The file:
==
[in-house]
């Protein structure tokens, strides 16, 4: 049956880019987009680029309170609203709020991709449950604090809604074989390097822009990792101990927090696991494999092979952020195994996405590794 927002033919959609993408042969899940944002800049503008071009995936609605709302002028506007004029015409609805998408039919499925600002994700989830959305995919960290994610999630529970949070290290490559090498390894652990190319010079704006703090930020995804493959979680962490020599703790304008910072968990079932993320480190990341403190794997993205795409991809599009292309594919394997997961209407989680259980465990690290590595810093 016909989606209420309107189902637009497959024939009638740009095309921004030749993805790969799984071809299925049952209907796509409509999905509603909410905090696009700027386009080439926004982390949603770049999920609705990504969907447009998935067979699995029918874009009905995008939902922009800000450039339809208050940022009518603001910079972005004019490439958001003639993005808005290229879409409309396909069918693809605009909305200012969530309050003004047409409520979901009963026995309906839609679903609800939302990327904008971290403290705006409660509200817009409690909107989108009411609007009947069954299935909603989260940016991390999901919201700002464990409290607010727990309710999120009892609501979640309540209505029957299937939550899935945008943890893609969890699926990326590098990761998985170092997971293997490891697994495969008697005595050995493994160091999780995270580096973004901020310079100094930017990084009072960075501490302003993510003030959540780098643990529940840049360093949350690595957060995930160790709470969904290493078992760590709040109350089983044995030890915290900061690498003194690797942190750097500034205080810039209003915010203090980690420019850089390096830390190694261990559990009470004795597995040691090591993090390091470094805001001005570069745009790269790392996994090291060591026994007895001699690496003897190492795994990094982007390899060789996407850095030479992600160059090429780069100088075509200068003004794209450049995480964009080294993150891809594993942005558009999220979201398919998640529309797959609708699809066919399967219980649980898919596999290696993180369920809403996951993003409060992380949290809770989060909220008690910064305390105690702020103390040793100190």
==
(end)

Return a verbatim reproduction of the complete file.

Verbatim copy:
[in-house]
């Protein structure tokens, strides 16, 4: 049956880019987009680029309170609203709020991709449950604090809604074989390097822009990792101990927090696991494999092979952020195994996405590794 927002033919959609993408042969899940944002800049503008071009995936609605709302002028506007004029015409609805998408039919499925600002994700989830959305995919960290994610999630529970949070290290490559090498390894652990190319010079704006703090930020995804493959979680962490020599703790304008910072968990079932993320480190990341403190794997993205795409991809599009292309594919394997997961209407989680259980465990690290590595810093 016909989606209420309107189902637009497959024939009638740009095309921004030749993805790969799984071809299925049952209907796509409509999905509603909410905090696009700027386009080439926004982390949603770049999920609705990504969907447009998935067979699995029918874009009905995008939902922009800000450039339809208050940022009518603001910079972005004019490439958001003639993005808005290229879409409309396909069918693809605009909305200012969530309050003004047409409520979901009963026995309906839609679903609800939302990327904008971290403290705006409660509200817009409690909107989108009411609007009947069954299935909603989260940016991390999901919201700002464990409290607010727990309710999120009892609501979640309540209505029957299937939550899935945008943890893609969890699926990326590098990761998985170092997971293997490891697994495969008697005595050995493994160091999780995270580096973004901020310079100094930017990084009072960075501490302003993510003030959540780098643990529940840049360093949350690595957060995930160790709470969904290493078992760590709040109350089983044995030890915290900061690498003194690797942190750097500034205080810039209003915010203090980690420019850089390096830390190694261990559990009470004795597995040691090591993090390091470094805001001005570069745009790269790392996994090291060591026994007895001699690496003897190492795994990094982007390899060789996407850095030479992600160059090429780069100088075509200068003004794209450049995480964009080294993150891809594993942005558009999220979201398919998640529309797959609708699809066919399967219980649980898919596999290696993180369920809403996951993003409060992380949290809770989060909220008690910064305390105690702020103390040793100190």